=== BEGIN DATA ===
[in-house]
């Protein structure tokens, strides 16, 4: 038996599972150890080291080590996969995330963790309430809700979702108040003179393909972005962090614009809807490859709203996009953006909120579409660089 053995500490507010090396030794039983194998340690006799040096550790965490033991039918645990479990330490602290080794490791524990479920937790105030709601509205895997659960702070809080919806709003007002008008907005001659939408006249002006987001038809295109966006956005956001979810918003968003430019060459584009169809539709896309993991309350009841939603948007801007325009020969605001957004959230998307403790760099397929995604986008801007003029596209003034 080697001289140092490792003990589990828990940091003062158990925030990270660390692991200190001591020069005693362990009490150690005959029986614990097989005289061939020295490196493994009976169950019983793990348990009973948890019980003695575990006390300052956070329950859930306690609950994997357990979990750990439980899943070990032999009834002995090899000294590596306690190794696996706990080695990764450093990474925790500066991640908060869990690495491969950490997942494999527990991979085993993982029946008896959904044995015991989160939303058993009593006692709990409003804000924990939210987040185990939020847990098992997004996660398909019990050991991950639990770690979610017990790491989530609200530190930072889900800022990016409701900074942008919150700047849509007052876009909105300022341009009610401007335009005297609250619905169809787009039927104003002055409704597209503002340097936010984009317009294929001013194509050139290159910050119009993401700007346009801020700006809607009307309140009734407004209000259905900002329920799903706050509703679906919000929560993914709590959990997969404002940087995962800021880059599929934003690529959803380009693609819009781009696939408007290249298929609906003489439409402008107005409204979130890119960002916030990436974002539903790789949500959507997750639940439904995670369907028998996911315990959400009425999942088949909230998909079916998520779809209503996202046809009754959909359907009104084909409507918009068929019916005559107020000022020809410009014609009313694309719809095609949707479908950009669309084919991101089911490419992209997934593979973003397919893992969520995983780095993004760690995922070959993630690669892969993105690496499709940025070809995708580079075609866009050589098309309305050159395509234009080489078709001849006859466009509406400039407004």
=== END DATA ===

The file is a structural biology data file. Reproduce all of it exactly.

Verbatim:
[in-house]
């Protein structure tokens, strides 16, 4: 038996599972150890080291080590996969995330963790309430809700979702108040003179393909972005962090614009809807490859709203996009953006909120579409660089 053995500490507010090396030794039983194998340690006799040096550790965490033991039918645990479990330490602290080794490791524990479920937790105030709601509205895997659960702070809080919806709003007002008008907005001659939408006249002006987001038809295109966006956005956001979810918003968003430019060459584009169809539709896309993991309350009841939603948007801007325009020969605001957004959230998307403790760099397929995604986008801007003029596209003034 080697001289140092490792003990589990828990940091003062158990925030990270660390692991200190001591020069005693362990009490150690005959029986614990097989005289061939020295490196493994009976169950019983793990348990009973948890019980003695575990006390300052956070329950859930306690609950994997357990979990750990439980899943070990032999009834002995090899000294590596306690190794696996706990080695990764450093990474925790500066991640908060869990690495491969950490997942494999527990991979085993993982029946008896959904044995015991989160939303058993009593006692709990409003804000924990939210987040185990939020847990098992997004996660398909019990050991991950639990770690979610017990790491989530609200530190930072889900800022990016409701900074942008919150700047849509007052876009909105300022341009009610401007335009005297609250619905169809787009039927104003002055409704597209503002340097936010984009317009294929001013194509050139290159910050119009993401700007346009801020700006809607009307309140009734407004209000259905900002329920799903706050509703679906919000929560993914709590959990997969404002940087995962800021880059599929934003690529959803380009693609819009781009696939408007290249298929609906003489439409402008107005409204979130890119960002916030990436974002539903790789949500959507997750639940439904995670369907028998996911315990959400009425999942088949909230998909079916998520779809209503996202046809009754959909359907009104084909409507918009068929019916005559107020000022020809410009014609009313694309719809095609949707479908950009669309084919991101089911490419992209997934593979973003397919893992969520995983780095993004760690995922070959993630690669892969993105690496499709940025070809995708580079075609866009050589098309309305050159395509234009080489078709001849006859466009509406400039407004």